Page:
WASHINGTON — The deeply partisan political battle over Justice Brett Kavanaugh likely will continue during his first year on the Supreme Court, even as he tries to fulfill his promise to become a member of what he called the "team of nine."
Washington’s divergent partisan views of Kavanaugh — Republicans hail him as supremely qualified and ill-treated, and Democrats doubt his credibility and impartiality — have shown up in polls taken around the country.
And with his confirmation coming just a month before the midterm elections, Kavanaugh has become a wedge issue being used by President Donald Trump and both parties in campaigns for both the House and Senate.
Meanwhile, many so-far unseen Kavanaugh records from his service in the George W. Bush White House will be made public at the end of October by the National Archives, possibly raising new questions — though the avalanche of papers made public so far included few terribly revealing notes.
And if Democrats win the House, Rep. Jerrold Nadler (D-Manhattan) said that as the Judiciary Committee chairman, he plans to launch his own investigation into the sexual misconduct claims against Kavanaugh and the limited White House and FBI investigation into them.
“It is not something we are eager to do,” Nadler told The New York Times Friday, but he added it’s necessary because "the Senate failed to do its proper constitutionally mandated job of advise and consent.”
Like Justice Clarence Thomas, who endured a blistering confirmation process over his political and ideological leanings and a last-minute sexual harassment accusation, Kavanaugh’s every word from the bench and written opinion will be scrutinized.
Kavanaugh will have to carefully weigh which cases he takes, and which he sidesteps, or recuses himself from, to avoid conflicts of interest, after his partisan attack on Democrats and allied outside groups at the special Senate hearing 10 days ago.
Citing “his intemperate personal attacks on members of the Senate Judiciary Committee and his partisan tirades against what he derided as a conspiracy of liberal political enemies,” liberal Harvard law Professor Laurence Tribe wrote, “disqualify him from participating in a wide range of the cases” before the court.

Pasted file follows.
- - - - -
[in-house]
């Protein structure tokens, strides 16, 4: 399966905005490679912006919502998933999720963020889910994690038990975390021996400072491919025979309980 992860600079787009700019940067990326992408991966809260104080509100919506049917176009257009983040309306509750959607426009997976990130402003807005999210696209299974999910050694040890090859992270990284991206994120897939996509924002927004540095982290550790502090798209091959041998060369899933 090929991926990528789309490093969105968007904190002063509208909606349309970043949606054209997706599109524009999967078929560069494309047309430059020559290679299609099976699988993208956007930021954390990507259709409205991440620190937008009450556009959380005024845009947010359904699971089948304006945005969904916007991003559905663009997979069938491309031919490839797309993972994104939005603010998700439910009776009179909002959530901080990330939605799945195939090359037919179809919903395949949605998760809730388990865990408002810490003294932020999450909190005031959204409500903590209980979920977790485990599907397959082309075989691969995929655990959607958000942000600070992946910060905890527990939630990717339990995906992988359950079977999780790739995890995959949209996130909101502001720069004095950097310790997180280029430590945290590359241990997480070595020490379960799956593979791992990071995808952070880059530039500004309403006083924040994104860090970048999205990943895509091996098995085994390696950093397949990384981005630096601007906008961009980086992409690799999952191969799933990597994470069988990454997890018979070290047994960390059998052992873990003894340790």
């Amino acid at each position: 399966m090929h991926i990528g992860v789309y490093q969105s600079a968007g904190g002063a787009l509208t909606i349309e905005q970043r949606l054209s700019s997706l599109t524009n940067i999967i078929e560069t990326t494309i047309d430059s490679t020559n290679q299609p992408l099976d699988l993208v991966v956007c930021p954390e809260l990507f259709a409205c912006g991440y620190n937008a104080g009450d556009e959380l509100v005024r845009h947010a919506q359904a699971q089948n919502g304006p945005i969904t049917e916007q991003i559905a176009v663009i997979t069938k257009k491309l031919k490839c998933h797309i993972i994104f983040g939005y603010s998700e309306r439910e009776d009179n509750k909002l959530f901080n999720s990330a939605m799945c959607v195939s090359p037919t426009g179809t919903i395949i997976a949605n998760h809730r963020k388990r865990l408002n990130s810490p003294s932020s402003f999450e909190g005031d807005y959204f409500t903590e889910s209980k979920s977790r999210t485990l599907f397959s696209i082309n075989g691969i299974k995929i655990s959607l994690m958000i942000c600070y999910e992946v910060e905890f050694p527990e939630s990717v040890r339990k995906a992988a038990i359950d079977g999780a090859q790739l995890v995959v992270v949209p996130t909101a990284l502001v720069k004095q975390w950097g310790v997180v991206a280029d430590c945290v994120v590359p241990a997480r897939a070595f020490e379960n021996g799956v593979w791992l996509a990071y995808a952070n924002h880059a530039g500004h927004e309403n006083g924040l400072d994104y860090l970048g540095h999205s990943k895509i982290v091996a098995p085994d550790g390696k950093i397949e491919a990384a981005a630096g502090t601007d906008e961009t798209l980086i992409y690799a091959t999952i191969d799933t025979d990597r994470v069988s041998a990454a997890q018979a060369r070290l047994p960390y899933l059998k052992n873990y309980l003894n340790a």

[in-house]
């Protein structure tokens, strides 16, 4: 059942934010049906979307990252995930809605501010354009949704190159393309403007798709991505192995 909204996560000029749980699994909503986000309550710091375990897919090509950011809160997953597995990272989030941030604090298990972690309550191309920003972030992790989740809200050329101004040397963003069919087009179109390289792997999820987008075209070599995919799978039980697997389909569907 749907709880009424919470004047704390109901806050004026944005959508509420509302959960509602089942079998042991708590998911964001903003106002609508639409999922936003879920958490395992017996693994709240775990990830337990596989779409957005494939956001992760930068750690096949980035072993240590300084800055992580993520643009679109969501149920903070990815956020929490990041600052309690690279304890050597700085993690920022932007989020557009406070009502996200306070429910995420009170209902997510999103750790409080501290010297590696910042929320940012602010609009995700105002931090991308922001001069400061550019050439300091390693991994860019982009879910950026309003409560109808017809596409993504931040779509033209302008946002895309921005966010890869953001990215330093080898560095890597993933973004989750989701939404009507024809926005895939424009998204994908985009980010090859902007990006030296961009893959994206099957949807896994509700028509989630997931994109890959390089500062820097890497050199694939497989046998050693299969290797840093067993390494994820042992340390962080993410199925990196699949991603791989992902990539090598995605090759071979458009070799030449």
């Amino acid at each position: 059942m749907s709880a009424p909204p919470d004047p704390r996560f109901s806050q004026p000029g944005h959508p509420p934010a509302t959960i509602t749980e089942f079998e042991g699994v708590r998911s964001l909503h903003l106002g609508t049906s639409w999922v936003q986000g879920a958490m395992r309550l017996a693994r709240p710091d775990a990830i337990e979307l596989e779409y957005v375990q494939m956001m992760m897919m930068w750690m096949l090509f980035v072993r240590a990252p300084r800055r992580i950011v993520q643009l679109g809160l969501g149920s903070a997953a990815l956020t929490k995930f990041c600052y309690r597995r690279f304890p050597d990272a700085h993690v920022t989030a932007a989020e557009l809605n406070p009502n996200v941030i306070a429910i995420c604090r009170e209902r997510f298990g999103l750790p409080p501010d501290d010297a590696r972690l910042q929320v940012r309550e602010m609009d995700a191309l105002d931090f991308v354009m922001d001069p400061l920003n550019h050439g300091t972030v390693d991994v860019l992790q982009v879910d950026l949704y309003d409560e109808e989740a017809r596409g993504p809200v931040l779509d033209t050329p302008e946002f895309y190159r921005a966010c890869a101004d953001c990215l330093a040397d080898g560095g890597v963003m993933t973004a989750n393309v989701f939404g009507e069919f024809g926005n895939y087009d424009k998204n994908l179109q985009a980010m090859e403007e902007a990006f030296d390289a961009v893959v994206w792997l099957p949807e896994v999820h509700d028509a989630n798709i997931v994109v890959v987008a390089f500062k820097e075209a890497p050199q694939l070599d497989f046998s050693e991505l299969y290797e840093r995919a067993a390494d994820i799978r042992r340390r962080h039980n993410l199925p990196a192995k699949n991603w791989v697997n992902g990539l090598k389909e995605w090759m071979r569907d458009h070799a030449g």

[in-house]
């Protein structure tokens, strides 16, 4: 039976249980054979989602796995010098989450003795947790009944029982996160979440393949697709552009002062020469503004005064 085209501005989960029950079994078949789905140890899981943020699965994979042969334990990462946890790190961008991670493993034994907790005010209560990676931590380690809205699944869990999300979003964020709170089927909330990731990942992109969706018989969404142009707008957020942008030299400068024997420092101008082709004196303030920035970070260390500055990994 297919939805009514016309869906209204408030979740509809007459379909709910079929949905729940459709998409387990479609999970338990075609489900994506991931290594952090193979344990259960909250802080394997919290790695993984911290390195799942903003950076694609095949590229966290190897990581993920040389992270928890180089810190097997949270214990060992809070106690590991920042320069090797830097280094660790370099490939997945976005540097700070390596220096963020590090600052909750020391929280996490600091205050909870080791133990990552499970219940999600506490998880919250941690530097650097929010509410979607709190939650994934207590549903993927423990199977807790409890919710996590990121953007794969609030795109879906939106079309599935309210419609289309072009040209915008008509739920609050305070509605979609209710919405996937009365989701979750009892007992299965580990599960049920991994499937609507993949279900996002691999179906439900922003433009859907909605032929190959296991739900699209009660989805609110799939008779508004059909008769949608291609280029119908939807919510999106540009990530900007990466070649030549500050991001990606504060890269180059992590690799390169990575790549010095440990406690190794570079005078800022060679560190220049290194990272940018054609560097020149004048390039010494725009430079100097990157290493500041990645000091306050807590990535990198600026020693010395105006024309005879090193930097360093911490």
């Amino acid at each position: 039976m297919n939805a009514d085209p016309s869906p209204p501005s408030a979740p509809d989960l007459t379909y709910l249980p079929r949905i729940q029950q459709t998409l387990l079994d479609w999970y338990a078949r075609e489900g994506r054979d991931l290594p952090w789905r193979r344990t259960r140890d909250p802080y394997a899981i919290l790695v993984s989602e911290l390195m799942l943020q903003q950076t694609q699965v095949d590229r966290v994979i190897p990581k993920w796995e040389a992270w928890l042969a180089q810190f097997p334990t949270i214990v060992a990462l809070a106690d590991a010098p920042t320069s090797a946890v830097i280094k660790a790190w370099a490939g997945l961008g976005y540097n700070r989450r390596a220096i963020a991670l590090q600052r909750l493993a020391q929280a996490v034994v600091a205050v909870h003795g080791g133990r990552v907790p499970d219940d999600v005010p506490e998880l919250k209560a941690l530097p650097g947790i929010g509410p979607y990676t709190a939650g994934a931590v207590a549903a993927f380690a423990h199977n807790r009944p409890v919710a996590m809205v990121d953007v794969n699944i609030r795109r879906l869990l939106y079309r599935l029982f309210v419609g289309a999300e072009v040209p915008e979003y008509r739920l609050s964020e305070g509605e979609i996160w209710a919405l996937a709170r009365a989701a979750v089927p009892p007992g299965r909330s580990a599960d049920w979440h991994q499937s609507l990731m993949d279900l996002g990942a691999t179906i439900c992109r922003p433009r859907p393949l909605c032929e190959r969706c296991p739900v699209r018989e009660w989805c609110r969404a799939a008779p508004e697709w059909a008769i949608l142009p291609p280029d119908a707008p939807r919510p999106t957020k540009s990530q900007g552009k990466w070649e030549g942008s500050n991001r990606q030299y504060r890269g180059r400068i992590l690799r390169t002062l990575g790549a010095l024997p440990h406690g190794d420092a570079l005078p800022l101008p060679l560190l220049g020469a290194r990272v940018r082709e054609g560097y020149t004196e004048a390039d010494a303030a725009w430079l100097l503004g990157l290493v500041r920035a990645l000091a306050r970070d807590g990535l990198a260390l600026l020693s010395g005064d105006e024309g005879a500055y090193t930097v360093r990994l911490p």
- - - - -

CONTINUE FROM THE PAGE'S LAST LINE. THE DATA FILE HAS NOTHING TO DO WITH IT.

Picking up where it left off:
In his 12 years as a D.C. Circuit Court judge, Kavanaugh said in his Senate questionnaire to be a member of the Supreme Court that he recused himself from 136 cases, or about 11 a year, though he recalls the reasons in only 46 cases.
Those included several high-profile political conflicts involving his years in the Bush administration, a civil suit Valerie Plame brought against several government officials for revealing her CIA affiliation, and a suit seeking to enforce a congressional subpoena requiring White House aides to produce information relating to the dismissal of nine federal prosecutors.
But Kavanaugh will have “the incredibly unique role of being in essence the judge as to his own ability to be impartial,” said James Sample, a Hofstra Law professor and expert on judicial recusals, in an interview.
“The general standard is that a judge shall disqualify himself or herself whenever the judge’s impartiality might reasonably be questioned,” Sample said. A canon of ethics is binding on federal district and appellate court judges, but not on Supreme Court justices.
The court and other justices are expected to work to make Kavanaugh part of their team, Sample said.